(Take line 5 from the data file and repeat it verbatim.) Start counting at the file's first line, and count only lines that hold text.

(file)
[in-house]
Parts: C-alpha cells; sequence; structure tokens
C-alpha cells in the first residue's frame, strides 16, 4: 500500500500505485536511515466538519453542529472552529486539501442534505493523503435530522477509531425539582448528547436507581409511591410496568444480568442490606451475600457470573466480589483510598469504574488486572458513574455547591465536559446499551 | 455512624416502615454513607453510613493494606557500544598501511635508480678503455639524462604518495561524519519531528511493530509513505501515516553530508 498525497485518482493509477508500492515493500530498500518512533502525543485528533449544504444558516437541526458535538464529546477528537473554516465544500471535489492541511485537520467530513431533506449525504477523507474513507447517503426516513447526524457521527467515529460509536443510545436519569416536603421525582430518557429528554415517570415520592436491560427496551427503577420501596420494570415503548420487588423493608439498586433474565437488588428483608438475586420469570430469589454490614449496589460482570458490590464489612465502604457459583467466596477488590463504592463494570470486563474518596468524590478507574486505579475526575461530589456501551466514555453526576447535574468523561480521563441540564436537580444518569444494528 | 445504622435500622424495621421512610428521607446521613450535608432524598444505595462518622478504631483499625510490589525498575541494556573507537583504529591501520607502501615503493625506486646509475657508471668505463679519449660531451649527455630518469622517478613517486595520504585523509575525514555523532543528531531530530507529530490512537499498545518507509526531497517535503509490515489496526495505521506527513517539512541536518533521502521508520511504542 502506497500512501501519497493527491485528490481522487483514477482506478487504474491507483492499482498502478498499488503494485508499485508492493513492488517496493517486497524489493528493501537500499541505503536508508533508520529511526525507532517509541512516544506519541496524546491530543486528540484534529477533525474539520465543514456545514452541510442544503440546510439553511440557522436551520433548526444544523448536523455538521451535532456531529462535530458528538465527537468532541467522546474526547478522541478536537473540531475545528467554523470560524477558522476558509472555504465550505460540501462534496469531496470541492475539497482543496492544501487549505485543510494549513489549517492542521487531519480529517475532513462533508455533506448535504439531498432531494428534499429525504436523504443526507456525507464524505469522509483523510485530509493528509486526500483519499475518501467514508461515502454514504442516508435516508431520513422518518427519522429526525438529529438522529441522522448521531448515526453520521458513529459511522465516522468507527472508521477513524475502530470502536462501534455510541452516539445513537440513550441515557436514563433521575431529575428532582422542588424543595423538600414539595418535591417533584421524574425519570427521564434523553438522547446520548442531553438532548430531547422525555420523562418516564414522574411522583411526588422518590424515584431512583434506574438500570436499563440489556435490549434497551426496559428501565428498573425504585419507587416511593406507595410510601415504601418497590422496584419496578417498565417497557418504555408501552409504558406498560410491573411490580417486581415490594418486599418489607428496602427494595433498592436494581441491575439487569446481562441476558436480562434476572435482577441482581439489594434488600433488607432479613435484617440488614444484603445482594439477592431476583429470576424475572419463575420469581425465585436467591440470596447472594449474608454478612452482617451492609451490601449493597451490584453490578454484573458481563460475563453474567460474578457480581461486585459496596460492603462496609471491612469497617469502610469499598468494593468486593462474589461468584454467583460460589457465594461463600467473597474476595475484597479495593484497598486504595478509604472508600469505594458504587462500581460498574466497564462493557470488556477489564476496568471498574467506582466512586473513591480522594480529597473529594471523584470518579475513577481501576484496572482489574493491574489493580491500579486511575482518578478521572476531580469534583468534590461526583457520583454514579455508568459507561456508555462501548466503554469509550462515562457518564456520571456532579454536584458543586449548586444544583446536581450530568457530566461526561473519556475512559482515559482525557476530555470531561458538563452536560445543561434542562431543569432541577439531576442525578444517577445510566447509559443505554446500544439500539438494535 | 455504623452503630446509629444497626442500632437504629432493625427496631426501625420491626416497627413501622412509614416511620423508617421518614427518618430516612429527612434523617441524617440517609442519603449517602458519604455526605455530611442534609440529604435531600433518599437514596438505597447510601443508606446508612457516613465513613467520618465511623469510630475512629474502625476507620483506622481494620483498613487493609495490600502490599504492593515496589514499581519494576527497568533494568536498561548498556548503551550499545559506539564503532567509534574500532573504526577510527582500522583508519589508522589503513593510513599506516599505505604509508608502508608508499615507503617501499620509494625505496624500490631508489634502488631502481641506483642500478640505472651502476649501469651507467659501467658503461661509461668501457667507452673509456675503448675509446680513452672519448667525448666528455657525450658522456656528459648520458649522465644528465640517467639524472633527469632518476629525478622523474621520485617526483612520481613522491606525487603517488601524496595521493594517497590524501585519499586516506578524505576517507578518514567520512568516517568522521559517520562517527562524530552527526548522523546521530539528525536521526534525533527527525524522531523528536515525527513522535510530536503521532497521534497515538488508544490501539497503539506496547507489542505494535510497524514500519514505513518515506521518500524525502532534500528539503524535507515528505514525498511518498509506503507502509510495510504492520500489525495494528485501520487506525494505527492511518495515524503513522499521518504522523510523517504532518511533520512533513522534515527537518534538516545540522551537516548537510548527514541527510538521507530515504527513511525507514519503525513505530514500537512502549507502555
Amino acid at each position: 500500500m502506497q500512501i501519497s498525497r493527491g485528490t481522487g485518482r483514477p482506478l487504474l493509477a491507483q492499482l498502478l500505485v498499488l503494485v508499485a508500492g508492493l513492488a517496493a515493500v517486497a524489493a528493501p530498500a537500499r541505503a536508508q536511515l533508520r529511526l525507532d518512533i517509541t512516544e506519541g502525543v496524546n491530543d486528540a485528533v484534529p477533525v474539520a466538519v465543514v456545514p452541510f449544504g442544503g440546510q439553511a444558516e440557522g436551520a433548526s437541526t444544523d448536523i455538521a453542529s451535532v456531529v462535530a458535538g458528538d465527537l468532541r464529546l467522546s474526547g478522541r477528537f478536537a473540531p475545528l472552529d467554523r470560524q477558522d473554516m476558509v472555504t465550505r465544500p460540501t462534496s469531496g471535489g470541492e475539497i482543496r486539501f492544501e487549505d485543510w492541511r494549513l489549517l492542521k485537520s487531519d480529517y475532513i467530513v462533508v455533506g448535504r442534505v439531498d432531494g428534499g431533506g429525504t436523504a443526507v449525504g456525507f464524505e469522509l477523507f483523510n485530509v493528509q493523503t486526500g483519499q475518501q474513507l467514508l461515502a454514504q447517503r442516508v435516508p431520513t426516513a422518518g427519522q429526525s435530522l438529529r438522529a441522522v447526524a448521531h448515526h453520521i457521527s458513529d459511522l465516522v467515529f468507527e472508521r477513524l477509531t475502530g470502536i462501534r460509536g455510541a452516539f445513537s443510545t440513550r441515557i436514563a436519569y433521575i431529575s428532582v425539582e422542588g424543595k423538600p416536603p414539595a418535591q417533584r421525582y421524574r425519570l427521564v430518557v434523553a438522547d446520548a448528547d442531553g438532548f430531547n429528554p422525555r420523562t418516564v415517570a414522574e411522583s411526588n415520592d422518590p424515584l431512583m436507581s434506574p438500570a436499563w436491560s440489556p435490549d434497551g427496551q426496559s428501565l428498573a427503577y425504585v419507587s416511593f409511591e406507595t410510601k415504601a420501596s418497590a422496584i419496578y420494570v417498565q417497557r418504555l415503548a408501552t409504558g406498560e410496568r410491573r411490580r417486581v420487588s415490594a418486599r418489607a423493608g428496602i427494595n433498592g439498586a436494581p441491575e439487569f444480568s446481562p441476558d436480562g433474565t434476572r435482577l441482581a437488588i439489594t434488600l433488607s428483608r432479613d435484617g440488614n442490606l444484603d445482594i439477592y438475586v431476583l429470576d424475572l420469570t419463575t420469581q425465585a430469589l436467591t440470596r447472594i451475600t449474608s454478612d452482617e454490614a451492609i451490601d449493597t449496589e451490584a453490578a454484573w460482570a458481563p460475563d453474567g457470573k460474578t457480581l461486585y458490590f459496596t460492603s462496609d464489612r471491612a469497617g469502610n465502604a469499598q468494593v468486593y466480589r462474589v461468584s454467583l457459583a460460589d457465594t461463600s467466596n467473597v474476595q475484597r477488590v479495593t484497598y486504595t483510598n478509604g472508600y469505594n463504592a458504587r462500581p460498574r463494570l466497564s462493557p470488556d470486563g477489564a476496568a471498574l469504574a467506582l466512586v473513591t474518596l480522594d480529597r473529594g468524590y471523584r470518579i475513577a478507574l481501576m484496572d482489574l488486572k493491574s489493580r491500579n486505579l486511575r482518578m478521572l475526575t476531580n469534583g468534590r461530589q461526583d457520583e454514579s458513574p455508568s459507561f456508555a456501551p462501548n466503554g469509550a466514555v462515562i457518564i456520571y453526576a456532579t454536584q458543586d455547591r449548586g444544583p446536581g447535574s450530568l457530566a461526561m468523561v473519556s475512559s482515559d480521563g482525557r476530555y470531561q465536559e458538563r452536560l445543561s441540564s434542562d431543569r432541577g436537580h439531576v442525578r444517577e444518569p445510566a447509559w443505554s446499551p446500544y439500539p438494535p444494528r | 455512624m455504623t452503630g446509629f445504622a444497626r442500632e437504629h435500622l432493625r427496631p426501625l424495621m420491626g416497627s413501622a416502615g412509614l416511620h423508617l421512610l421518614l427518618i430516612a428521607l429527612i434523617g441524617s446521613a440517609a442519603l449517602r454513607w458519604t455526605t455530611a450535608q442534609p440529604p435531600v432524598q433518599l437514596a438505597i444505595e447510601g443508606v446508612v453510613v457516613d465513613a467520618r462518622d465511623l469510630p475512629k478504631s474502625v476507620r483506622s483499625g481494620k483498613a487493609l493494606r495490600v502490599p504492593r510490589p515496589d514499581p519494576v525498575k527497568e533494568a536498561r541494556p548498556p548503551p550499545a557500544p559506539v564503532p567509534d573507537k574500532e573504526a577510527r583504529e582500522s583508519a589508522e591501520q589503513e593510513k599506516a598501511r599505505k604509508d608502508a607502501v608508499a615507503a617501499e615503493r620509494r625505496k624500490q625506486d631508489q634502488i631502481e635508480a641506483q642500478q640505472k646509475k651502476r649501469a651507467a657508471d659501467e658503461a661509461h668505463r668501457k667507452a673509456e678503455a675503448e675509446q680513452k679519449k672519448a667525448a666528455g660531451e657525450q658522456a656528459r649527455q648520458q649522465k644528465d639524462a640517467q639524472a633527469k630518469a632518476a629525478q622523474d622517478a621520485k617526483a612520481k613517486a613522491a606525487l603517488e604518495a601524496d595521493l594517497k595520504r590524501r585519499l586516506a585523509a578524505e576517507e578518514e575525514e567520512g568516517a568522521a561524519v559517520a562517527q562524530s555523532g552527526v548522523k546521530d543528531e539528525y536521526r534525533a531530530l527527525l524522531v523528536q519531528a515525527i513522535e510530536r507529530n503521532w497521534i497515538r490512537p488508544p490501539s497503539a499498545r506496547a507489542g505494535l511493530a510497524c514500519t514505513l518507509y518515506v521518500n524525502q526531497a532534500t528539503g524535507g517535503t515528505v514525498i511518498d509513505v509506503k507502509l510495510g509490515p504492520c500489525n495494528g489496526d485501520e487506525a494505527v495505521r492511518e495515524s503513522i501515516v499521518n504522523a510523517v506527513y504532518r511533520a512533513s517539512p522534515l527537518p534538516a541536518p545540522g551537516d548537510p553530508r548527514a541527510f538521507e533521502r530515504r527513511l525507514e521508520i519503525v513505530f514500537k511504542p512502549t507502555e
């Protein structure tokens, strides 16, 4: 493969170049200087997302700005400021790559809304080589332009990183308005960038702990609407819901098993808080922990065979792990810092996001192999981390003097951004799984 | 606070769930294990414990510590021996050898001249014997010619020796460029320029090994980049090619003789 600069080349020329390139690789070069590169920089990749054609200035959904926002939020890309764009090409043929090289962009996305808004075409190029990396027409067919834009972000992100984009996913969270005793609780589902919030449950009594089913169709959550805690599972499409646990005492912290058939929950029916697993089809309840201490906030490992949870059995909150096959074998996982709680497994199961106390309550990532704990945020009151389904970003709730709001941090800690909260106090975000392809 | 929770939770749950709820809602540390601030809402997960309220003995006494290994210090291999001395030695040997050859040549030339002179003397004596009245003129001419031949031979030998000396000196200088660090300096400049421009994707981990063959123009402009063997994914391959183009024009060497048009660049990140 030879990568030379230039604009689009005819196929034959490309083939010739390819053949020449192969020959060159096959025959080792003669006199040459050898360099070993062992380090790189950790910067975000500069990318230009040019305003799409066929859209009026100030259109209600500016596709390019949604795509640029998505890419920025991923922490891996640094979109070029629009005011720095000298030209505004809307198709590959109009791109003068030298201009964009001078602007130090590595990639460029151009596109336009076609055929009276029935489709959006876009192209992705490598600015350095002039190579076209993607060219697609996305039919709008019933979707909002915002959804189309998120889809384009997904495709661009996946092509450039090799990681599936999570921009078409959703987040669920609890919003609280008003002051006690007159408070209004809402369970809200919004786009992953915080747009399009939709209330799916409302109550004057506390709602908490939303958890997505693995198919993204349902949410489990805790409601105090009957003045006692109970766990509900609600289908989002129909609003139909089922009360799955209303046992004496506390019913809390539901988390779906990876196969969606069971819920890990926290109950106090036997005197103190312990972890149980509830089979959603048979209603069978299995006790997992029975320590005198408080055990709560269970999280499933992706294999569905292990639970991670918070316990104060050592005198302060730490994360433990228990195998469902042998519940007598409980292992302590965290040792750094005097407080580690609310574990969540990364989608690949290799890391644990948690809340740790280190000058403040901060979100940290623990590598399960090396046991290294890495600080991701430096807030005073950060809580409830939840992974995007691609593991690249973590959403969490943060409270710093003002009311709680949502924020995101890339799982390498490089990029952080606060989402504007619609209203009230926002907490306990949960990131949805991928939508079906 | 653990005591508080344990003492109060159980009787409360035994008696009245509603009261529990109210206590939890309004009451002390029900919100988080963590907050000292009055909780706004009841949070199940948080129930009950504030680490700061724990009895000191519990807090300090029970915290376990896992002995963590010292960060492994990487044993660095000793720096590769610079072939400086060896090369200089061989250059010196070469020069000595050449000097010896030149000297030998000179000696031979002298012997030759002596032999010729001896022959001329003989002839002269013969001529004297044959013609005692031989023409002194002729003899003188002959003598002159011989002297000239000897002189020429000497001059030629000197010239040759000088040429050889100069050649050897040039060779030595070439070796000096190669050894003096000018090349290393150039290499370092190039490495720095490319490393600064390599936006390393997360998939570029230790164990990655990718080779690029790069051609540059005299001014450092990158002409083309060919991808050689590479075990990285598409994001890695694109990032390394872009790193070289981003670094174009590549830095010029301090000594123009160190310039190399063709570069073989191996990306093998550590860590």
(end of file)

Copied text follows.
């Protein structure tokens, strides 16, 4: 493969170049200087997302700005400021790559809304080589332009990183308005960038702990609407819901098993808080922990065979792990810092996001192999981390003097951004799984 | 606070769930294990414990510590021996050898001249014997010619020796460029320029090994980049090619003789 600069080349020329390139690789070069590169920089990749054609200035959904926002939020890309764009090409043929090289962009996305808004075409190029990396027409067919834009972000992100984009996913969270005793609780589902919030449950009594089913169709959550805690599972499409646990005492912290058939929950029916697993089809309840201490906030490992949870059995909150096959074998996982709680497994199961106390309550990532704990945020009151389904970003709730709001941090800690909260106090975000392809 | 929770939770749950709820809602540390601030809402997960309220003995006494290994210090291999001395030695040997050859040549030339002179003397004596009245003129001419031949031979030998000396000196200088660090300096400049421009994707981990063959123009402009063997994914391959183009024009060497048009660049990140 030879990568030379230039604009689009005819196929034959490309083939010739390819053949020449192969020959060159096959025959080792003669006199040459050898360099070993062992380090790189950790910067975000500069990318230009040019305003799409066929859209009026100030259109209600500016596709390019949604795509640029998505890419920025991923922490891996640094979109070029629009005011720095000298030209505004809307198709590959109009791109003068030298201009964009001078602007130090590595990639460029151009596109336009076609055929009276029935489709959006876009192209992705490598600015350095002039190579076209993607060219697609996305039919709008019933979707909002915002959804189309998120889809384009997904495709661009996946092509450039090799990681599936999570921009078409959703987040669920609890919003609280008003002051006690007159408070209004809402369970809200919004786009992953915080747009399009939709209330799916409302109550004057506390709602908490939303958890997505693995198919993204349902949410489990805790409601105090009957003045006692109970766990509900609600289908989002129909609003139909089922009360799955209303046992004496506390019913809390539901988390779906990876196969969606069971819920890990926290109950106090036997005197103190312990972890149980509830089979959603048979209603069978299995006790997992029975320590005198408080055990709560269970999280499933992706294999569905292990639970991670918070316990104060050592005198302060730490994360433990228990195998469902042998519940007598409980292992302590965290040792750094005097407080580690609310574990969540990364989608690949290799890391644990948690809340740790280190000058403040901060979100940290623990590598399960090396046991290294890495600080991701430096807030005073950060809580409830939840992974995007691609593991690249973590959403969490943060409270710093003002009311709680949502924020995101890339799982390498490089990029952080606060989402504007619609209203009230926002907490306990949960990131949805991928939508079906 | 653990005591508080344990003492109060159980009787409360035994008696009245509603009261529990109210206590939890309004009451002390029900919100988080963590907050000292009055909780706004009841949070199940948080129930009950504030680490700061724990009895000191519990807090300090029970915290376990896992002995963590010292960060492994990487044993660095000793720096590769610079072939400086060896090369200089061989250059010196070469020069000595050449000097010896030149000297030998000179000696031979002298012997030759002596032999010729001896022959001329003989002839002269013969001529004297044959013609005692031989023409002194002729003899003188002959003598002159011989002297000239000897002189020429000497001059030629000197010239040759000088040429050889100069050649050897040039060779030595070439070796000096190669050894003096000018090349290393150039290499370092190039490495720095490319490393600064390599936006390393997360998939570029230790164990990655990718080779690029790069051609540059005299001014450092990158002409083309060919991808050689590479075990990285598409994001890695694109990032390394872009790193070289981003670094174009590549830095010029301090000594123009160190310039190399063709570069073989191996990306093998550590860590």